Q: The state is planning to develop a sports complex on 65 acres behind homes in Maui Lani. They received a conditional special use permit from the planning commission on March 25. After construction, the state plans to turn responsibility for maintaining the park over to the county. The county purchased 209 acres last September for the exact same purpose. Why aren't the county and state getting together and building the proposed sports complex on the county land instead? It would benefit everyone concerned and free up the space behind the homes in Maui Lani for a less invasive public park. This seems like common sense to me.
A: If it were as easy as you suggest, it might certainly have been one quickly built park. However, not only are there numerous steps and challenges involving any large land development, it is much more complex when both county and state jurisdictions are involved. State projects, by law, have always been separate. County-funded projects, by County Code, are also separate. Each entity follows its own procedures and protocols every step of the way for obtaining funding for acquisition, design and construction, as well as negotiating with the landowner and agencies involved. Even if the park may eventually be turned over to the county for long-term maintenance, county and state guidelines would likely add further complexity to a joint development, rather than simplify it. This could make the project even more costly for taxpayers, as well as take a lot longer to complete. Lt. Gov. Shan Tsutsui has worked with the county for years to propose a Central Maui project that the state is willing to foot the bill for. For Maui County residents, this is expected to provide us with much-needed recreational fields for a fraction of the cost. The public meeting held this week by the state will give residents near the proposed park a chance to learn more about the project and voice any concerns they may have.
Q: Every year the area between Puamana and Maalaea becomes a frequent place of sudden fires and road closures. If the areas of dry brush (old, unattended cane fields, etc.) were "control burned" on either side of the highway before the dry season, wouldn't it help lessen the occurrence of these fires? Just a thought by some of us on the west side.
A: Yes, the Fire Department has conducted prescribed burn training in the area of Puamana above Honoapiilani Highway. The weeklong training was conducted in December with the assistance of experienced "burn bosses" from the Mainland. Controlled or prescribed fires greatly reduce the potential for wildfires by removing hazardous amounts of vegetation on the property, which literally serves as fuel for the fire. The longer vegetation accumulates, the more destructive an eventual fire will be, burning hotter, traveling faster and having unpredictable results. Wildfires cause vast economic damage and lead to major inconveniences for the public. Because of these serious impacts, fire officials will consider ongoing use of controlled burns, but not until all foreseeable hazards have been addressed and contingency plans have been developed. Safety is our first priority, thus proper planning must be conducted prior to any type of controlled burning. Another major factor that must be considered is the costs related to this type of operation, which must be budgeted for in advance. Overtime costs include personnel assigned to staff relief apparatuses, since on-duty personnel not utilized for this operation need to be available to respond to 911 calls.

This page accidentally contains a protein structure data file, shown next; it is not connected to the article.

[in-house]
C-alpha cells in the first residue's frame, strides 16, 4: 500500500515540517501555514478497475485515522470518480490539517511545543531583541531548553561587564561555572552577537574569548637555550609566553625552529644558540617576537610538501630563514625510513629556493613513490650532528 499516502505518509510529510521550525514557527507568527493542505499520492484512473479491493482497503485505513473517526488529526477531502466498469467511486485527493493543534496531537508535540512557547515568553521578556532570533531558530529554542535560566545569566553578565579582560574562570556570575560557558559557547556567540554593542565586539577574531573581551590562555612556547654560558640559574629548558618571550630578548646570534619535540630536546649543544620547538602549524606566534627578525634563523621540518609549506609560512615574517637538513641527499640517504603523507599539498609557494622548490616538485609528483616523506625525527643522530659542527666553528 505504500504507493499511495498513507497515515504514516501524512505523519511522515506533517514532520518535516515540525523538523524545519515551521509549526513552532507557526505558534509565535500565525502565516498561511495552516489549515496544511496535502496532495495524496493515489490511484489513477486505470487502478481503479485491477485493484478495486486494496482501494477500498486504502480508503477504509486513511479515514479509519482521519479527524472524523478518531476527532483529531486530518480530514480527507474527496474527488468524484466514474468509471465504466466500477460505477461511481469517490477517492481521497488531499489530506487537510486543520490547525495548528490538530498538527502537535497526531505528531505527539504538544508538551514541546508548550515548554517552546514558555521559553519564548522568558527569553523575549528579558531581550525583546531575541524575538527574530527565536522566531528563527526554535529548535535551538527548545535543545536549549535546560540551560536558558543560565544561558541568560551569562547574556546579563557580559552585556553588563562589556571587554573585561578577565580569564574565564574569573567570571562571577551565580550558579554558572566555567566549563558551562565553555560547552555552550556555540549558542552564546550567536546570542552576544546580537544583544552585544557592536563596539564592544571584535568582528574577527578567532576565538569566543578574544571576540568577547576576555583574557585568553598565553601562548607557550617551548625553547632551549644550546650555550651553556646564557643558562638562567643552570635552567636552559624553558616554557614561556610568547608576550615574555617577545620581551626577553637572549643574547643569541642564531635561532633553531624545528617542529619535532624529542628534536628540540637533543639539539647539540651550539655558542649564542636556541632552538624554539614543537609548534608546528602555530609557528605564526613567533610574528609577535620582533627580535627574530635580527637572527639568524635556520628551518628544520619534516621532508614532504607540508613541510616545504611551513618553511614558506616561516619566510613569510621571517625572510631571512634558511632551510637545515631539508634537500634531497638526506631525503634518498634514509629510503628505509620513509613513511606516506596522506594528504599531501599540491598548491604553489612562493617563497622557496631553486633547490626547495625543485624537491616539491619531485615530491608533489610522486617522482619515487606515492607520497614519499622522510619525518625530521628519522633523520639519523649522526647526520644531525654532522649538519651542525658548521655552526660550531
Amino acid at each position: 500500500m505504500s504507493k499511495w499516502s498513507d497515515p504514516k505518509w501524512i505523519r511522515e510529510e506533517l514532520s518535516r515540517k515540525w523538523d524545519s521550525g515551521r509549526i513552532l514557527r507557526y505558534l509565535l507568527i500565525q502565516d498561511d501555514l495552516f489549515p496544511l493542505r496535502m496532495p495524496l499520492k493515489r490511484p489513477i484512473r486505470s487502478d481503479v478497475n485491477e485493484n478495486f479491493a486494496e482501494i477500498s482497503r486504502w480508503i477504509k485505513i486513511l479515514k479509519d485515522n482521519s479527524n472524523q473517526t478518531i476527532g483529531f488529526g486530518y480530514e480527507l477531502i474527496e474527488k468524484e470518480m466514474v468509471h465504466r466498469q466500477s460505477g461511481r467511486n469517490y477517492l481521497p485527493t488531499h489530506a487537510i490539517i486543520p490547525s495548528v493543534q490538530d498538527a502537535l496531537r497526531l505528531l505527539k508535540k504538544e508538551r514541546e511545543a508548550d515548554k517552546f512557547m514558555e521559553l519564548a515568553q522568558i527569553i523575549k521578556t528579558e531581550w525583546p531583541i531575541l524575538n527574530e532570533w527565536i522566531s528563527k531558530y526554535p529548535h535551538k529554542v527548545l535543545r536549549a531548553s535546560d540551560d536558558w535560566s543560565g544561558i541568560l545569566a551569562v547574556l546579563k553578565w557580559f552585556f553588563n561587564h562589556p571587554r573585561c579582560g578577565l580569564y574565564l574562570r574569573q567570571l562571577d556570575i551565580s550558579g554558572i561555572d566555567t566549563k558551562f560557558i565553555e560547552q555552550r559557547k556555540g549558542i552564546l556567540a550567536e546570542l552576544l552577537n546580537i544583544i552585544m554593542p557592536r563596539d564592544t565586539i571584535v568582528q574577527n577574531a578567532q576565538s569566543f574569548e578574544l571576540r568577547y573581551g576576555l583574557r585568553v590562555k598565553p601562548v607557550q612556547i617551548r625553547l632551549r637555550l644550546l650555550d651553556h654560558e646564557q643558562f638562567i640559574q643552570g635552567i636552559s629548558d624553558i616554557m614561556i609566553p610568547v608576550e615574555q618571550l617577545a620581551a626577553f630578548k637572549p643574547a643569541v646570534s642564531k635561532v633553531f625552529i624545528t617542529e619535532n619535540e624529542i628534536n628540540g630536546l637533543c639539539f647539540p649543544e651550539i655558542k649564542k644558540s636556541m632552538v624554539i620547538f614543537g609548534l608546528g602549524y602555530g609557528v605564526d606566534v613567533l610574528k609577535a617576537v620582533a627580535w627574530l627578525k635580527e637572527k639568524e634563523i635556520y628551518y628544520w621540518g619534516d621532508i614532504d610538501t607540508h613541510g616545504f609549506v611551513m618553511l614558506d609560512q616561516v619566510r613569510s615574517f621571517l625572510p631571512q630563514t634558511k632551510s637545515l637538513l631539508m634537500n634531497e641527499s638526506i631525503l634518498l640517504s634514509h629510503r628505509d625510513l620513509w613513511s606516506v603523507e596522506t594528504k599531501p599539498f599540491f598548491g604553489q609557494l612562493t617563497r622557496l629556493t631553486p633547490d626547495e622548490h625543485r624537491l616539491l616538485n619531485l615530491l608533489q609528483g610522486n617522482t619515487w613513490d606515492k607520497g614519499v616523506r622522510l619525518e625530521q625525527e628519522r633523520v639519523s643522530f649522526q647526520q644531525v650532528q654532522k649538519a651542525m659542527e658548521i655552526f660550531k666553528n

Q: Will a traffic refuge lane ever be built for Haiku School? The other day I headed up to Haiku town just as school was letting out and got stuck in traffic behind parents picking up their kids. Even though a man was working to shout at parents to "Hurry up!" there was no way to drive past the school entrance. Cars started cutting in line, speeding up and driving in the opposite lane to continue up the road. If I had decided to do the same, there could have been a crash. This is a very dangerous situation; an accident is waiting to happen. And in an emergency, no one can get through. When and how can this dangerous situation be fixed?
A: The traffic scenario you describe is one that is difficult for the county to remediate due to extremely limited right-of-way in the area. For that reason, it would be difficult to construct a refuge lane. School officials are aware of the bottleneck, and will continue to explore options to alleviate the impacts of rush-hour traffic. Police have been asked to help monitor the area and to ticket irresponsible drivers; however, their resources are limited. The best solution is to avoid the area during school drop-off and pickup times and take Kokomo Road instead. Even though it may be a short detour, Kokomo will probably save you time and frustration.
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